In recent weeks, there have been creeping stories about the possibility of inflation hitting the American economy. Most of the fears were poo-pooed by the big spending Democrats in Washington and dismissed by most of the mainstream media. “No need to worry,” they say. If you are worried that we might be entering an inflationary period, fuggedaboudit. We are not about to ENTER an inflationary period because WE ARE ALREADY IN IT.
That’s right. Consumer prices are rising. The Consumer Price Index increased by 0.8 percent in April. That may not sound like much, but that is only for one month. Compound that over the rest of the year and that can easily result in price hikes from 10 percent to 20 percent over the course of the next year. That will have a huge impact on consumers – especially those in the low-income categories.
We must keep in mind that inflation is much like a tax in that it takes away the amount of goods and services you can consume. As prices rise, you have less buying power with the money you earn. Inflation is like having your bank account robbed a little bit every day.
Inflation is a tax on the poor. Wealthy folks with lots of money in reserve actually benefit from inflation. Their money will earn more interest. But if you do not have large financial reserves, you will have to spend – and spend quickly – to avoid tomorrow’s price increase.
In case you have not noticed, the cost of new cars has risen on an average of 10 percent. That is an astounding surge toward inflation. That has had a lot of car buyers shifting to used vehicles. With all the dollars now chasing used cars, the cost of those has risen 21 percent.
Over the course of the past 12 months, prices have risen by 4.2 percent, according to the Department of Labor. That is the biggest increase in 13 years. And the monthly increases, themselves, are on track to keep increasing.
Since the onset of the Covid-19 Pandemic, there has been concern that the HUGE infusion of money into the American economy would set off inflationary pressures – but that was considered the lesser danger than the devastating impact of the shutdown on the economy and the armies of laid-off workers.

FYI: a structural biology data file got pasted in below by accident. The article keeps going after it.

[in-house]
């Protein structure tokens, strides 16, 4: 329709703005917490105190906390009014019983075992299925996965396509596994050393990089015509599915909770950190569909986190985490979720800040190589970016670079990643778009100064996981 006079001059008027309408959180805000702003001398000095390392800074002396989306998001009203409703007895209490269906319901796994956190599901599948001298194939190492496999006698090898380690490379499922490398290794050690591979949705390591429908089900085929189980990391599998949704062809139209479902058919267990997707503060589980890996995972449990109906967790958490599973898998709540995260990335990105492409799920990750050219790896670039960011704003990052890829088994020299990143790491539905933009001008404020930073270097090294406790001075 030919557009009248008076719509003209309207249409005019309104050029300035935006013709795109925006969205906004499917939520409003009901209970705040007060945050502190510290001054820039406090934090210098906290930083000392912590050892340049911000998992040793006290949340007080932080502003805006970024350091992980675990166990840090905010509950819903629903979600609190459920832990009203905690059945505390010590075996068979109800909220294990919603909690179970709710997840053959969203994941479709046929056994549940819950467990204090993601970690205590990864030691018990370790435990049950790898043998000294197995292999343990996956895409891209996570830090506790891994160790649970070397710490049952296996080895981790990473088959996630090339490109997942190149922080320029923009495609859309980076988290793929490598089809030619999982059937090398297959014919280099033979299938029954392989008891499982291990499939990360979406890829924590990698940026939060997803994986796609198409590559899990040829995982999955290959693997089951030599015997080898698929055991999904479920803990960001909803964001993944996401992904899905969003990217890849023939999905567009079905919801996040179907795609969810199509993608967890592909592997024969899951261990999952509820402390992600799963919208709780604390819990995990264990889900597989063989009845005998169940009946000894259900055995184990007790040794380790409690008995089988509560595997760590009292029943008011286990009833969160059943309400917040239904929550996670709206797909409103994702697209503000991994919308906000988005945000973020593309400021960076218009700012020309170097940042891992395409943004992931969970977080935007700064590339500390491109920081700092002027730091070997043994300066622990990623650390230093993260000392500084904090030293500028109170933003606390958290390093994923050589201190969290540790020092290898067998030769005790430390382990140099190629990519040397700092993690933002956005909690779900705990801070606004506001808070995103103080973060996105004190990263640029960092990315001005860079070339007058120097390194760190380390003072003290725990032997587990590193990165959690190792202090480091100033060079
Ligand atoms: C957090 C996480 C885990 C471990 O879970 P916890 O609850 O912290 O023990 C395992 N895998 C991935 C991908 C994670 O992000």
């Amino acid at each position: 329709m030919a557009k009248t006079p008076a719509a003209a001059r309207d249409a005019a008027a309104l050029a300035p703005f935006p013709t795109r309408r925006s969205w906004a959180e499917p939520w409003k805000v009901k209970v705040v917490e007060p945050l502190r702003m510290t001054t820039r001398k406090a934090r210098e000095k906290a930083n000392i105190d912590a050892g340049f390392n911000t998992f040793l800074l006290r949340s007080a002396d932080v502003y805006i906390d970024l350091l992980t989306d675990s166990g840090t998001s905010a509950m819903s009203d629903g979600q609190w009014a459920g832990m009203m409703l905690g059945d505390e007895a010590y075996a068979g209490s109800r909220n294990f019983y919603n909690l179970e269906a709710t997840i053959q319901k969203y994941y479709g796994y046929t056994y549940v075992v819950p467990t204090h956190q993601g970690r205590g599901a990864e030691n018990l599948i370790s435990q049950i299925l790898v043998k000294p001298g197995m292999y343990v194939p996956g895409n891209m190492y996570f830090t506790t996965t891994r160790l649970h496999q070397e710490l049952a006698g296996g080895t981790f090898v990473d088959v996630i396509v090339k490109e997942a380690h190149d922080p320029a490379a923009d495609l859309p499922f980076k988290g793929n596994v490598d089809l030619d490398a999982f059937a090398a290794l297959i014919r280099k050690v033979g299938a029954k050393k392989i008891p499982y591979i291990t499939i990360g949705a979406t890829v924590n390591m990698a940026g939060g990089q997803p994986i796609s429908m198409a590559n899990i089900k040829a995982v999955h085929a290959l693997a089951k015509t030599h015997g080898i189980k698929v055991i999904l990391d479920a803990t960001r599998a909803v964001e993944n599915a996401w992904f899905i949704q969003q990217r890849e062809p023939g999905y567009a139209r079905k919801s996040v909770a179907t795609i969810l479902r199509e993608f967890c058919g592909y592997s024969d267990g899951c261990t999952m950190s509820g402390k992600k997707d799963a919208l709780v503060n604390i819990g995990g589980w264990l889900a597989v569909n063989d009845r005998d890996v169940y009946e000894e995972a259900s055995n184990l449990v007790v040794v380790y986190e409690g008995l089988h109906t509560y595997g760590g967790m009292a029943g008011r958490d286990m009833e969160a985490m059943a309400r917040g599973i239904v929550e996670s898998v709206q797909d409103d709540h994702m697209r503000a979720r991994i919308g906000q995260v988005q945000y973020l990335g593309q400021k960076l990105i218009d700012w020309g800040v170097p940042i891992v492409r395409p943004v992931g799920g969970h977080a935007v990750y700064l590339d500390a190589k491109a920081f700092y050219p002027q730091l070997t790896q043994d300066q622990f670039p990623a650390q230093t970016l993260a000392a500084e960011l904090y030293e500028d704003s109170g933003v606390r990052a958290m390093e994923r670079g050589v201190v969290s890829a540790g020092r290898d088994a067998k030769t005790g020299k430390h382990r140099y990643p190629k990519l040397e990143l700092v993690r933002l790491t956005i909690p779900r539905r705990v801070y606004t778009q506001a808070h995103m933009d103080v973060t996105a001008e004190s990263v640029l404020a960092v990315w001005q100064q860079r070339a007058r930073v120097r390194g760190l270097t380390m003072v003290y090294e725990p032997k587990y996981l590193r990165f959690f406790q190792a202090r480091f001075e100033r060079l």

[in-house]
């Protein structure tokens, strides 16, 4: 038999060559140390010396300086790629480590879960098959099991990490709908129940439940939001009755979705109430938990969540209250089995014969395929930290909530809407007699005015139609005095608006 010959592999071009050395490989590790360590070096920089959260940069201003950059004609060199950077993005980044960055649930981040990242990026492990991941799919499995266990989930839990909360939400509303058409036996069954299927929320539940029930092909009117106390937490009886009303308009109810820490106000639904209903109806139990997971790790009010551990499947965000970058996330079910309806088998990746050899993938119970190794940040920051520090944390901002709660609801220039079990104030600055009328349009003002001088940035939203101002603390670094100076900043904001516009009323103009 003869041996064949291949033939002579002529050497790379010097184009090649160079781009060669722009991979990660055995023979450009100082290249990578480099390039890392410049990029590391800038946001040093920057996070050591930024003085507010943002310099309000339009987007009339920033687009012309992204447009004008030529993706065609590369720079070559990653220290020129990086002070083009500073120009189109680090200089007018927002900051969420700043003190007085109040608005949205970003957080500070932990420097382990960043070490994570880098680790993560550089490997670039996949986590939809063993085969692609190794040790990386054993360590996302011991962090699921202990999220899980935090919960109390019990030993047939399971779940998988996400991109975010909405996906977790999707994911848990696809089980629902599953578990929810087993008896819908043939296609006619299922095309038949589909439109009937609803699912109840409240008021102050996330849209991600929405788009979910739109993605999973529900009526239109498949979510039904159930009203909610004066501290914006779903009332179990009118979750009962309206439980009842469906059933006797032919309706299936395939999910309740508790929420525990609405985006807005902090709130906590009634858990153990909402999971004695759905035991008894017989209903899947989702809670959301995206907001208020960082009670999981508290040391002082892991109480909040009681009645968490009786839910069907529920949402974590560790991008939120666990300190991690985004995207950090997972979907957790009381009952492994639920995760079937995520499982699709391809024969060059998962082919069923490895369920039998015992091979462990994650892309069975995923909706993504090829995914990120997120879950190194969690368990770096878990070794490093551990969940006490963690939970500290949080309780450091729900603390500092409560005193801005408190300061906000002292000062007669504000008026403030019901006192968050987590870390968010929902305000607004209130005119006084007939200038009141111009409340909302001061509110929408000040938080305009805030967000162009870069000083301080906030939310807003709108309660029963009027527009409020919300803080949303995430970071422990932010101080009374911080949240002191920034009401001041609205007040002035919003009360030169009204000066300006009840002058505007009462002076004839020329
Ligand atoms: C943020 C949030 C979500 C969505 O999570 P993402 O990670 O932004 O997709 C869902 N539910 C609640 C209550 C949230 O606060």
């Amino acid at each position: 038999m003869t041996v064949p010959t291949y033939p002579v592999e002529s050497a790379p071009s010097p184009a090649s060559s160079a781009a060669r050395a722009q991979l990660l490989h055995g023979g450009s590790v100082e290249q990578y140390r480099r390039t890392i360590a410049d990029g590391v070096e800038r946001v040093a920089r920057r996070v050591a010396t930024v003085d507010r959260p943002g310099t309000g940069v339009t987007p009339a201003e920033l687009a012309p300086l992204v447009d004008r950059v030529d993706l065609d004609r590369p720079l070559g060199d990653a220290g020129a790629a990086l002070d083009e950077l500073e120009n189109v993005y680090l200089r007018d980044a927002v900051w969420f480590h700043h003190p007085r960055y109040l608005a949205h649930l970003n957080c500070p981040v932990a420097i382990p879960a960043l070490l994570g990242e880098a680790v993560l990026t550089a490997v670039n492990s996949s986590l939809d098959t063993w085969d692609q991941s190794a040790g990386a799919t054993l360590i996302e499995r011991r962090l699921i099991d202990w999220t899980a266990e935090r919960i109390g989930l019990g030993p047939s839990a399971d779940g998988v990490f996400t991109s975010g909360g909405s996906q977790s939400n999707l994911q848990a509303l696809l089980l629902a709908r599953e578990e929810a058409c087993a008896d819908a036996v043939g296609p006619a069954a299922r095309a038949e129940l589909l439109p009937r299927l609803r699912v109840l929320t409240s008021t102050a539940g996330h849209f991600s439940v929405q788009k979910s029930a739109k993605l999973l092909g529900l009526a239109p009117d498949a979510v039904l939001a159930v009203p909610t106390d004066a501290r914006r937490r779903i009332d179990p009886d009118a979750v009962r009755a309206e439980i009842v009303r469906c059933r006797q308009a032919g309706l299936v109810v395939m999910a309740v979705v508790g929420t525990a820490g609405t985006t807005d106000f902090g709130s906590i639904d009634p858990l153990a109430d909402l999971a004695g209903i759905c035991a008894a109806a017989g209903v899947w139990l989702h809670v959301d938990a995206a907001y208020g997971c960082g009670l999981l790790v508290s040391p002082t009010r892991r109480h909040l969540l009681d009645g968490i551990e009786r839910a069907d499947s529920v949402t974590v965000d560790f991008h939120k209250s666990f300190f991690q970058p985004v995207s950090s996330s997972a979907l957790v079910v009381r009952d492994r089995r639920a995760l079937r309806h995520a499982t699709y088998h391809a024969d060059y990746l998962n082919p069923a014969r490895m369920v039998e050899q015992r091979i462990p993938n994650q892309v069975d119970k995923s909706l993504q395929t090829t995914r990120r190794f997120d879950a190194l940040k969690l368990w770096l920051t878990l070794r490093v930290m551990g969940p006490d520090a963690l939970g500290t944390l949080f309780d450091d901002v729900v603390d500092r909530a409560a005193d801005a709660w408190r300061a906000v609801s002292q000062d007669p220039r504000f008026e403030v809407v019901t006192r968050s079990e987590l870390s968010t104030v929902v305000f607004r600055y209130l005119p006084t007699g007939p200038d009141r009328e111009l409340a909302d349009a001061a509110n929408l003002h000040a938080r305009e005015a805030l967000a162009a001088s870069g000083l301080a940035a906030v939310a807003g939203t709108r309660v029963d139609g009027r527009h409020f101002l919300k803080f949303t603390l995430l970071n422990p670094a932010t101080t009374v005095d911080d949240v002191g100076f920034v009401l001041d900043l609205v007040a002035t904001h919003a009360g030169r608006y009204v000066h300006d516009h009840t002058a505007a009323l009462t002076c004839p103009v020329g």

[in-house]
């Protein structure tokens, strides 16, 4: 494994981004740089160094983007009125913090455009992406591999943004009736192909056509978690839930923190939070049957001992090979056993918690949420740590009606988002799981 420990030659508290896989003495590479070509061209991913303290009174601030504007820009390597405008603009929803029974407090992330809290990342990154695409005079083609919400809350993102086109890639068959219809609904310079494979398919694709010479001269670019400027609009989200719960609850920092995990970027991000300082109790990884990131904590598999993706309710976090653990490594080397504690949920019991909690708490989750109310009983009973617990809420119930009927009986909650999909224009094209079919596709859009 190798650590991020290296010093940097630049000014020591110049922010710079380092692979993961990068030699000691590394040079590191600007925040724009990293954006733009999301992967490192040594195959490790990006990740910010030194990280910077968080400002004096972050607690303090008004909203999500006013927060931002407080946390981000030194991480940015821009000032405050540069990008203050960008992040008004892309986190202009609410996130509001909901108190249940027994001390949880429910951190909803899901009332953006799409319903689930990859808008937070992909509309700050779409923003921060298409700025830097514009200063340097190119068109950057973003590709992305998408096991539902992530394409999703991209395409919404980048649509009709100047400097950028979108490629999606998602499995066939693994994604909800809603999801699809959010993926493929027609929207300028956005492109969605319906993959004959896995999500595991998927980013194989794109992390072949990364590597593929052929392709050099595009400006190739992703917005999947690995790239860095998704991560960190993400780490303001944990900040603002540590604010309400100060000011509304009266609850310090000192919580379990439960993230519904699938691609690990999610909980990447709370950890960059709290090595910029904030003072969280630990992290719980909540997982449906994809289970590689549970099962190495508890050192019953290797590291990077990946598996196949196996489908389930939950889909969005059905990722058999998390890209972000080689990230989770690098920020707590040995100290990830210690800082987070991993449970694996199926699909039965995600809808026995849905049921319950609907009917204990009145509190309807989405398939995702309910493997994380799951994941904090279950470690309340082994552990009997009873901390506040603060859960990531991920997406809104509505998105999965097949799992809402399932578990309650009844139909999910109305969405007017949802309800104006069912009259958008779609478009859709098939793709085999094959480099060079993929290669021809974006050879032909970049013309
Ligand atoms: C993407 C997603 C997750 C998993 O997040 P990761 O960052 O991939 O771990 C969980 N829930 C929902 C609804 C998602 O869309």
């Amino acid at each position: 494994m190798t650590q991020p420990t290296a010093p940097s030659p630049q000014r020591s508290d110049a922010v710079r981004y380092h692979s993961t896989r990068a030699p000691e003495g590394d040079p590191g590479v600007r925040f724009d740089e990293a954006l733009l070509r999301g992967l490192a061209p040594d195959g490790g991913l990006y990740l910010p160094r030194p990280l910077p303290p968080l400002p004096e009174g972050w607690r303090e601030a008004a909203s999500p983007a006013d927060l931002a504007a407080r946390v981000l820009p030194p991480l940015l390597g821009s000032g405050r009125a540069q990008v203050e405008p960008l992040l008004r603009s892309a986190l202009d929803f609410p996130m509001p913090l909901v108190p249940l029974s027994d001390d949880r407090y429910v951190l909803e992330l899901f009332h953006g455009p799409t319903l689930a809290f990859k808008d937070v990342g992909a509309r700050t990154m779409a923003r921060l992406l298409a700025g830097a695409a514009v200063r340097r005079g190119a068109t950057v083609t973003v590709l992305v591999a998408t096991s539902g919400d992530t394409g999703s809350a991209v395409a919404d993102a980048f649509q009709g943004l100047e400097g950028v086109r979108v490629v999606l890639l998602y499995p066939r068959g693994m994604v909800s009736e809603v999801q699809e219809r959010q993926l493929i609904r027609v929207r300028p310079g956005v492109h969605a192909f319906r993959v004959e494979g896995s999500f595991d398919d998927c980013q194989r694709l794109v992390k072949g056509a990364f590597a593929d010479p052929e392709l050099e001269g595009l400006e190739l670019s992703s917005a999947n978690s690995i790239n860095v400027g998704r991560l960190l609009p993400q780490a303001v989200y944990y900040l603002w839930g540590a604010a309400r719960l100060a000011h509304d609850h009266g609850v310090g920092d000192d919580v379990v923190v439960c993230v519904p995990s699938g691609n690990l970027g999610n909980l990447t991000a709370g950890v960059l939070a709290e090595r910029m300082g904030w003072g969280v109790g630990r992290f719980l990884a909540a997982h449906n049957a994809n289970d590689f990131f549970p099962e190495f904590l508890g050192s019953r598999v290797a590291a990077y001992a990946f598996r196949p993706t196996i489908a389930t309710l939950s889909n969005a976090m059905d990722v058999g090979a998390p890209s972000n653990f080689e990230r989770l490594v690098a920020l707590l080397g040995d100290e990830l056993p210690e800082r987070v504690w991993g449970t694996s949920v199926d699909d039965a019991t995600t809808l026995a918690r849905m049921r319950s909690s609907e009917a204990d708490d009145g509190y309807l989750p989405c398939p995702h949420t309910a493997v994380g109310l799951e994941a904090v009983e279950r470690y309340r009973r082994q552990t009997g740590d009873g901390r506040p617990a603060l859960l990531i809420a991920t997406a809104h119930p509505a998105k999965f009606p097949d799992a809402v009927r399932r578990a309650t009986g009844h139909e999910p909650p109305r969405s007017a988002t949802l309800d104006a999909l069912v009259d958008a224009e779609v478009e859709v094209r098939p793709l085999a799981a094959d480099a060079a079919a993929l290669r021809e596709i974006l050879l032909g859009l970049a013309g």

But now that the economy is righting itself as the dangers of the virus are ebbing, the grandiose spending programs proposed by President Biden and the Democrats in Congress are setting off legitimate fears of inflation – a nasty inflation.
Even Keynesian economists like Larry Sommers and MSNBC’s resident economic guru, Steve Rattner, are expressing concern over the amount of spending. If THEY are even a little worried, we should be VERY worried.
As the economy heats up, the Federal Reserve will have to end their free (no interest) money policy. That means it will cost more to buy things like houses and cars – and credit card purchases. It also means a huge impact on debt service – the amount of interest we have to pay NOW to carry the massive National Debt. It is currently around $380 billion a year on a debt of more than $28 trillion – up $4.2 trillion dollars in the past year. That is the greatest one-year increase ever.
The fear that inflation may be coming sooner than anticipated has already impacted on the stock market. Right now, there is a lot of investment in stocks because of the abysmally low interest return on bonds. As bonds become more competitive for investment, the market will take a hit.
The excessive spending proposed by President Biden will certainly increase inflationary pressure on the economy. It is no longer a question as to whether we will see inflation in our future, but only how soon and how much.
If America is to avoid a devastating inflation akin to what we say in the 1970s, Congress has to drastically reduce spending – and that means taking the proverbial “blue pencil” to basket of expenditures in the Biden budget proposals.
Inflation is one of the prices we will all pay for all those government hand-outs people thought were freebies.
So, there ‘tis.